28 U.S.C. § 636(b)(1)(C). Further, objections to an R&R in this District must comply with the Local Rules of Civil Procedure (L. R. Civ. P.) 72.3(a)(3) which provides in pertinent part that "objections shall specifically identify the portions of the proposed findings and recommendations to which objection is made and the basis for such objection and shall be supported by legal authority."
The R&R contains a detailed examination and analysis of the evidence presented to the ALJ. Judge McCarthy found that the ALJ failed to give the appropriate weight to the opinion of plaintiff's treating physician, Dr. Myron L. Glick, resulting in erroneous findings concerning the impact of plaintiff's obesity on her other impairments and her ability to perform work in the national economy. See R&R, pp. 24-26. In addition, Judge McCarthy found that the ALJ did not address the combined effect of plaintiff's obesity on her impairments, including her arthritis of the hips, right pelvis, knees and left hip, lumbar spine strain and degenerative disc disease of the cervical spine, as he was required to pursuant to Social Security Ruling ("SSR") 02-1p. Judge McCarthy also concluded that the ALJ failed to properly assess plaintiff's credibility because he did not specifically address plaintiff's testimony. See id. In this regard, Judge McCarthy found that plaintiff's testimony on this issue was critical because the vocational expert stated that an individual would not be able to perform work if they required a lying down option for 30 minutes or reclining every three hours. Judge McCarthy stated that the ALJ's failure to properly evaluate plaintiff's credibility on that issue required a remand. See id.
Judge McCarthy recommended, based on all the above factors, that the case be remanded for further consideration of Dr. Glick's opinion concerning plaintiff's obesity, the effect of plaintiff's obesity on her other impairments, and further evaluation of plaintiff's credibility. See id., pp. 24-28. As noted above, the Commissioner does not object to this portion of Judge McCarthy's R&R and as such I adopt this portion of Judge McCarthy's R&R.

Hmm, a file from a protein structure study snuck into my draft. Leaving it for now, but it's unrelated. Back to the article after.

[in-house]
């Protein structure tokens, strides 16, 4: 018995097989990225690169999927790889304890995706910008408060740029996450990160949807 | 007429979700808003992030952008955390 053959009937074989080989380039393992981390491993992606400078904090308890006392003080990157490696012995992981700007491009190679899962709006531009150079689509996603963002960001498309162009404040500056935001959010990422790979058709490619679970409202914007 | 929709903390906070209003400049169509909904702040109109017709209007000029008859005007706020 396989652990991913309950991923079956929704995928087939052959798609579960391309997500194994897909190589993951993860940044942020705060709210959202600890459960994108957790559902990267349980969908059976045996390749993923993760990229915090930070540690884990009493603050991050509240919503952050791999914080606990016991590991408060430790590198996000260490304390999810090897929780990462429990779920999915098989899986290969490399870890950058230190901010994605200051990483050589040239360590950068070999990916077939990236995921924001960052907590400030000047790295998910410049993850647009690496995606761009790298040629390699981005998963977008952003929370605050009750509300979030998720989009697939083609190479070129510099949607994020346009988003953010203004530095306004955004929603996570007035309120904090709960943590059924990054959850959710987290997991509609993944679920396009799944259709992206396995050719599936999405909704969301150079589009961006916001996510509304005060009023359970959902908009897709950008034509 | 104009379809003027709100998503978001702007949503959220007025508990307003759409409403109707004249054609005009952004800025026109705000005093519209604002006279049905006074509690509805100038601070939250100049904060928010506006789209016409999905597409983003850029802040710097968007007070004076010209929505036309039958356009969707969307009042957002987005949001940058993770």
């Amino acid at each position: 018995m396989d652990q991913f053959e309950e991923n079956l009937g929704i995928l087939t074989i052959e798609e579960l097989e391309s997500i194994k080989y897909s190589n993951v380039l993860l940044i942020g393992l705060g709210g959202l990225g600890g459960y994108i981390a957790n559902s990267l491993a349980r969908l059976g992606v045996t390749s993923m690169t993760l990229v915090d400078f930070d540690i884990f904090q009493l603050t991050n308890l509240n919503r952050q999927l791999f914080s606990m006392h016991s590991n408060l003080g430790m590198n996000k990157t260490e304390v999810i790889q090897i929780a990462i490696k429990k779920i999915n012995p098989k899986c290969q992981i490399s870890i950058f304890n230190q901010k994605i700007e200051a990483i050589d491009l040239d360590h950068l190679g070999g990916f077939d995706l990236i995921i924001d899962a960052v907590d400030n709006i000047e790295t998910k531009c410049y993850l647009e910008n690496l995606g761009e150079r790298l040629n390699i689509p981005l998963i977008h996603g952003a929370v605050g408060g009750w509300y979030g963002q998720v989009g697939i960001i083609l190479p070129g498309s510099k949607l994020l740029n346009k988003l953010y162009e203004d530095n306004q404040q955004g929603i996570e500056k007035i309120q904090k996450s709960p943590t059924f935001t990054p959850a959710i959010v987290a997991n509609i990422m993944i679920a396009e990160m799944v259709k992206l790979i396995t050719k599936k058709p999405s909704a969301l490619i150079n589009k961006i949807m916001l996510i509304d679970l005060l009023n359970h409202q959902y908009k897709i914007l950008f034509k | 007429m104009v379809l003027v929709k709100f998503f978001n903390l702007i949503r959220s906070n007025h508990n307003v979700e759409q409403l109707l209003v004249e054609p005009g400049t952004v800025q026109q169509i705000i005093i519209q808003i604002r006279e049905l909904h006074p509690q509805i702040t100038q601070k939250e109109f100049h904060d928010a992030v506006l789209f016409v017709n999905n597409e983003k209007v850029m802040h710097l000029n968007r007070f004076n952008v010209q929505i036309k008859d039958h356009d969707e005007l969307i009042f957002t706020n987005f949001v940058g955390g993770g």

The R&R, however, also recommended that the proceedings before the ALJ be completed within 60 days, with a final decision to be rendered within 60 days of plaintiff's appeal from the ALJ's decision, and further recommended that if these deadlines are not observed, the Commissioner must make an immediate calculation of benefits then owed to plaintiff. See id., p. 29 (relying on Disarno v. Astrue, 2008 WL 1995123 (W.D.N.Y., May 6, 2008)). The Commissioner objects to this specific portion of the R&R and requests that this Court not impose a deadline as to when plaintiff's case must be completed, and not order a sanction in the event that any deadline is not met. See Objections to the R&R, pp. 3-8.
In considering the opinion after rehearing in Butts v. Barnhart, and upon review of the Commissioner's Objections to Judge McCarthy's R&R, this Court finds that the sanctions proposed by Judge McCarthy on remand as set forth in the R&R are not adopted. See Butts, 388 F.3d 377, mod. on reh'g, 416 F.3d 101. In recommending that deadlines be imposed on the Commissioner, Judge McCarthy relied on the May 6, 2008 Decision and Order in Disarno v. Astrue, in which Judge Curtin of this Court imposed deadlines on the Commissioner for the completion of administrative proceedings. However, by Order dated September 29, 2008, Judge Curtin rescinded his directive to the Commissioner to make an immediate calculation of benefits if the deadlines were not observed on grounds that such an order is contrary to the holding of the Butts case. See Disarno v. Astrue, 06-CV-0461, JTC (September 29, 2008) ("Disarno II"). Nevertheless, Judge Curtin modified the time limitations imposed upon remand due to concerns about "the likelihood of additional delay in [the] already lengthy administrative process[.]" See id. at 2. Thus, while the Court does not adopt Judge McCarthy's recommendation regarding a proposed sanction if time limits are not met, it will adopt the R&R's admonition that the Commissioner must complete the proceedings on remand within a restricted time frame based on Disarno II and the ...